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Below are current clinical trials.
Filter this list of studies by location, status and more.
The purpose of this study is to assess tumor cells from blood and bone marrow from patients with myeloid neoplasms for epigenetic dysregulation and abnormalities of chromatin and for immune activation and exhaustion.
The purpose of this IRB protocol is to establish a specimen bank for research into acute leukemias. In particular, we plan to bank blood and bone marrow from patients with newly diagnoses or relapsed acute leukemia (AML or ALL) for future biological studies. By accruing samples both at initial diagnosis and at relapse, we will be able to investigate not only the biology of these marrow disorders, but also the changes that occur to render these disorders resistant to therapy. These activities are a first step toward identifying alternative therapies and subsequently beginning to personalize the therapy for these disorders.
This phase II trial studies fluorothymidine F 18 (FLT) positron emission tomography (PET)/computed tomography (CT) in measuring treatment response in patients with previously untreated acute myeloid leukemia. FLT is a radioactive substance that may "light up" where cancer is in the body. FLT is injected into the blood and builds up in cells that are dividing, including cancer cells. Diagnostic procedures, such as PET/CT, may help measure a patient's response to earlier treatment.
This phase II trial studies the side effects and how well ibrutinib works in treating patients with chronic lymphocytic leukemia who responded to initial treatment used to reduce a cancer (front-line therapy) but have residual disease. Ibrutinib may stop the growth of cancer cells by blocking some of the enzymes needed for cell growth.
LGL leukemia is a rare hematological disorder. This is a continuation of IRB 09-001025. We will continue to use the extensive database created using IRB# 133-03 and IRB# 09-001025. We are submitting a new IRB as we would like to use waste blood (or waste bone marrow aspirate) and request fresh blood samples from patients with LGL leukemia to perform functional studies, cytokine profiling, and DNA and RNA analysis including mutation studies, human leukocyte antigen (HLA) associations, and killer immunoglobulin receptor (KIR) profiling of the leukemic cells.
RATIONALE: Collecting and storing samples of bone marrow and blood from patients with cancer to study in the laboratory may help doctors learn more about cancer and help predict the recurrence of cancer.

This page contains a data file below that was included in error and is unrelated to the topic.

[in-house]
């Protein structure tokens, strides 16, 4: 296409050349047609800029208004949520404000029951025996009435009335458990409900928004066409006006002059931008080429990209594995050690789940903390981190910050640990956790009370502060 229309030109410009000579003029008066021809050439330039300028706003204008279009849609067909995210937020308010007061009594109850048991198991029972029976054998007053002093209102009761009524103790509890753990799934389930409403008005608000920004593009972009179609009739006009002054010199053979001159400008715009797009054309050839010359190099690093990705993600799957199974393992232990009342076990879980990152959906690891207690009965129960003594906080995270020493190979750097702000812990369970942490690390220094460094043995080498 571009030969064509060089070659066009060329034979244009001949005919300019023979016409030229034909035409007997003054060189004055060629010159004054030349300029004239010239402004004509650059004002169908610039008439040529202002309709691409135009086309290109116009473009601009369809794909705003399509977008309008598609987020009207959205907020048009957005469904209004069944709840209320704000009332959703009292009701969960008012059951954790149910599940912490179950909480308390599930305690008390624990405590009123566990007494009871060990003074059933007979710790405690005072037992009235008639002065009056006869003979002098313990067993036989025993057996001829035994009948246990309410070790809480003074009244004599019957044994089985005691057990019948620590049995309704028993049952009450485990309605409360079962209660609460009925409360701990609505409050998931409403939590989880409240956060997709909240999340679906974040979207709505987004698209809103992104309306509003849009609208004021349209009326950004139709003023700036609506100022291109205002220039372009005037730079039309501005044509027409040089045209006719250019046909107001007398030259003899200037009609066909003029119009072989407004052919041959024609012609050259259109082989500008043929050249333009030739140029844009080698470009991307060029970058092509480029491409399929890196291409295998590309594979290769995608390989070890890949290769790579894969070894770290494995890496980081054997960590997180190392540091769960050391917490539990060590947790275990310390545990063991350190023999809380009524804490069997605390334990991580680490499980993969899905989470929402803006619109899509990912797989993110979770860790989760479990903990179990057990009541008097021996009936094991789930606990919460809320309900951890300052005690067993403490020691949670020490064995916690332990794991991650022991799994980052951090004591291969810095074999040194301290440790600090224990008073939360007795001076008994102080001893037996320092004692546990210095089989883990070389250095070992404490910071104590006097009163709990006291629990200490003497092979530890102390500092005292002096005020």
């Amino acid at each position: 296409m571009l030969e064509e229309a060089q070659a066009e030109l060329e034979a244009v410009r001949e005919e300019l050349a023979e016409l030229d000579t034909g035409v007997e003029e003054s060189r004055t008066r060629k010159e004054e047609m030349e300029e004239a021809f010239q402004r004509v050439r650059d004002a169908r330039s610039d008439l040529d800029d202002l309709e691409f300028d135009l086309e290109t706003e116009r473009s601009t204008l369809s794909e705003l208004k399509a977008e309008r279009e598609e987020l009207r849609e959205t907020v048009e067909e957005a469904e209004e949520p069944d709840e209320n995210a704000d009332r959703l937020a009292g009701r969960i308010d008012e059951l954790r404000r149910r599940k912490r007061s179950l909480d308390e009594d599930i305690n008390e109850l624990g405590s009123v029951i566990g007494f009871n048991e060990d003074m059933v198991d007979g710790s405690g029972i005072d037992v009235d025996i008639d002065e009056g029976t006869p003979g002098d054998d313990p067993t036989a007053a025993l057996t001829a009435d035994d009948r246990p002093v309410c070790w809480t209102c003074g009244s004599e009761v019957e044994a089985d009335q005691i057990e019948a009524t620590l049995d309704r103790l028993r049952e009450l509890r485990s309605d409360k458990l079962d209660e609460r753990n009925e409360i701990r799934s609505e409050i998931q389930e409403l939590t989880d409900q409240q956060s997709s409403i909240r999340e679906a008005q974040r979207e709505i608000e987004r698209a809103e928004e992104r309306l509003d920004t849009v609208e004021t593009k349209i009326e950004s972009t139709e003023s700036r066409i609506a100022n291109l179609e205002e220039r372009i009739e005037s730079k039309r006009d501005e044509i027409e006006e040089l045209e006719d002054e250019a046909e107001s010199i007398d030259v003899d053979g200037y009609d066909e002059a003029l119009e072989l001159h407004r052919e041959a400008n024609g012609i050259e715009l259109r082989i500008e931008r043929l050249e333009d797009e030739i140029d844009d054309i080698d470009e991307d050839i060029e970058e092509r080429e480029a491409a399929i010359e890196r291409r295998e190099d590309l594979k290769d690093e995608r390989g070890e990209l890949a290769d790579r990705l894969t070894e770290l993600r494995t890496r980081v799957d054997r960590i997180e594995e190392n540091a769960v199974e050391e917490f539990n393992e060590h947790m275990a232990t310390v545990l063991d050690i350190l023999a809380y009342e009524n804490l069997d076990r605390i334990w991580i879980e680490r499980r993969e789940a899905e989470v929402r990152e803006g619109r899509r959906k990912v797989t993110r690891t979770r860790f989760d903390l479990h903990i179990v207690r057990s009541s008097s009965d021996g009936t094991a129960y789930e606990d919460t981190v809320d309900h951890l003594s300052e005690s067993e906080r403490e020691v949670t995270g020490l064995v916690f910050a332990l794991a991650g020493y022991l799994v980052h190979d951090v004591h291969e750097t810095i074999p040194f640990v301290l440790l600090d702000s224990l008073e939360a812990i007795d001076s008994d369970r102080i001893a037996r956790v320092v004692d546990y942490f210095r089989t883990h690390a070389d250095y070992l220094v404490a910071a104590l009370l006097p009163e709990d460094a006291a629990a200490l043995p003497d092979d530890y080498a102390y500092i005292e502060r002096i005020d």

PURPOSE: This research study is collecting and storing samples of bone marrow and blood from patients with relapsed acute lymphoblastic leukemia or relapsed non-Hodgkin lymphoma.
The goal of this study is to evaluate the use of immunostains during Mohs micrographic surgery (MMS) will improve detection of negative surgical margins in patients with cutaneous squamous cell carcinoma (cSCC) and chronic lymphocytic leukemia (CLL)/non-Hodgkin lymphoma (NHL). The study will also aim to evaluate the use of immunostains during MMS to improve the outcomes (local recurrence, metastasis, and disease-specific death) in patients with cSCC and CLL/NHL.
The purpose of this study is to determine the safety and tolerability of weekly intravenous (IV) administration of XmAb14045 and to determine the maximally tolerated dose (MTD) after the first dose, and then to determine the MTD after second and subsequent infusions.
This is a single arm, open-label, multi-center, phase 1/2 study, to determine the safety and efficacy of KTE-C19, an autologous anti-CD19 chimeric antigen receptor (CAR)-positive T cell therapy, in relapsed/refractory B-precursor acute lymphoblastic leukemia (ALL).
This randomized phase III trial studies combination chemotherapy with blinatumomab to see how well it works compared to induction chemotherapy alone in treating patients with newly diagnosed breakpoint cluster region (BCR)-c-abl oncogene 1, non-receptor tyrosine kinase (ABL)-negative B lineage acute lymphoblastic leukemia. Drugs used in chemotherapy work in different ways to stop the growth of cancer cells, either by killing the cells, by stopping them from dividing, or by stopping them from spreading. Monoclonal antibodies, such as blinatumomab, may block cancer growth in different ways by targeting certain cells. It is not yet known whether combination chemotherapy is more effective with or without blinatumomab in treating newly diagnosed acute lymphoblastic leukemia.
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